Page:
Miss Meadows (2014, Karen Leigh Hopkins)

There are so many things wrong with Miss Meadows, it’s hard to know where to start. There are easy pickings, like Jeff Cardoni’s music. There are complicated pickings, like the film’s suburban mama bear fascist “everywhere you look there’s a pedophile no one will take care of, check that pizza shop basement” message. There’s the acting. Wow, is there the acting. But with the acting, much has to do with director Hopkins, her script, and Joan Sobel’s editing.

Because Miss Meadows isn’t just tedious; it’s exasperating.

The film opens with Hopkins’s best moment. Lead Katie Holmes walks down a suburban street where she gets accosted by a guy in a pickup truck, who threatens her with a gun if she doesn’t get in. So she shoots him dead. But before that interaction, she does a tap dance number. Hopkins cuts from Holmes walking to close-up on the tap-dancing feet, so it seems like it’s not Holmes (it’s probably not), but then they cut to Holmes tap dancing. She can do it, after all.

Best directing in the movie.

It’s like two minutes in, and Miss Meadows runs eighty-nine minutes. The story peaks in the first act, as Holmes meets local sheriff James Badge Dale, and they have a whirlwind romance. She’s a prim and proper substitute teacher (who threatens school administrators to keep the position, which the film drops right after introducing it), who also just happens to be a vigilante of the Charles Bronson Death Wish variety. Wherever she goes, she just happens across sexual predators or spree killers, and only Holmes can save the day.

Worse yet, they’re releasing a couple thousand felons early because of overcrowding, and it’s all the violent pedophile ones. For a while, the movie’s so on the nose you think it’s going to be about Holmes realizing Black and brown people get banged up for all sorts of bullshit by the corrupt criminal justice system and having to reexamine her hobby. But, nope. Miss Meadows does not, to its “credit,” villainize Black or brown men. There’s one Black guy—Dale’s sidekick, Stephen Bishop—otherwise, all white people. Holmes talks shit on the phone about the school she’s teaching at with all these poor kids. The Catholic Church is (not wrongly) demonized, but Holmes’s a good Christian girl who can’t stop talking about God. Apparently, the cops don’t do enough, including Dale, so it’s up to ladies like Holmes to keep the streets safe.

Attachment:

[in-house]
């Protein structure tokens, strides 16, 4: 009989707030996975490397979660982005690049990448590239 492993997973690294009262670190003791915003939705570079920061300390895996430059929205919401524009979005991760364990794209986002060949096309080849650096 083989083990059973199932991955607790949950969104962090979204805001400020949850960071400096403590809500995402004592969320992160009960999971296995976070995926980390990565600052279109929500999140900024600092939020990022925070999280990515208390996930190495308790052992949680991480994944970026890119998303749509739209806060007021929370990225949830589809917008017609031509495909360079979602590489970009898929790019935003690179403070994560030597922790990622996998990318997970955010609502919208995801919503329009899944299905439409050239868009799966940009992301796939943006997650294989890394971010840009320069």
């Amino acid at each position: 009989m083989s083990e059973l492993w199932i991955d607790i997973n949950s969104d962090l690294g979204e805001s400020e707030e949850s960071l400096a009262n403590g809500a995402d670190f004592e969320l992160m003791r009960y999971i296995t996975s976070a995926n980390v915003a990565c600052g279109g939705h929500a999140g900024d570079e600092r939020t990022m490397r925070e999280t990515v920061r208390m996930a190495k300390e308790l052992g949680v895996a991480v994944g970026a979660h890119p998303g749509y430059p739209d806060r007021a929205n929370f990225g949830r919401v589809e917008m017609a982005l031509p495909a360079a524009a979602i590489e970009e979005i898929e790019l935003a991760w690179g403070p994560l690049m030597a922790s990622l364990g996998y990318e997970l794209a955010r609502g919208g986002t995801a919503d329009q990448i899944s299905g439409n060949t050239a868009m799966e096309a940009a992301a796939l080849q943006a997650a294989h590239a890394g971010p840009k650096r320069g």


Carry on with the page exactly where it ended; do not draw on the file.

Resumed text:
Of course, the one time Holmes really needs to be keeping someone safe, that person’s only a target because of Holmes’s shortsighted bravado.

It’s a messy, dull script with really long, really boring scenes, where Hopkins points the camera at actors and runs them to the ground. It’s worst with the kids in Holmes’s class; Hopkins isn’t good at writing the kids, but she’s worse at directing them. It’s excruciating, with Holmes not helping. When it seems like Holmes is in on the joke, she’s potentially charming. But there’s no joke; Meadows is just an ostensibly quirky Death Wish clone, and Holmes’s charmless in it. Especially once Dale becomes convinced she’s the vigilante. When Holmes has to act opposite suspicious Dale, Meadows crashes through the floor, plummeting towards the next new bottom.

Barry Markowitz’s photography is surprisingly good, and Jennifer Klide’s production design is solid. Otherwise, Miss Meadows is a complete waste of time. Including Jean Smart’s cameo; it’s definitely not her fault it’s pointless—it’s Hopkins’s fault; I didn’t even realize you could waste Jean Smart like Hopkins does.

At least it’s not eighty-nine and a half minutes. Or, heaven forbid–ninety.

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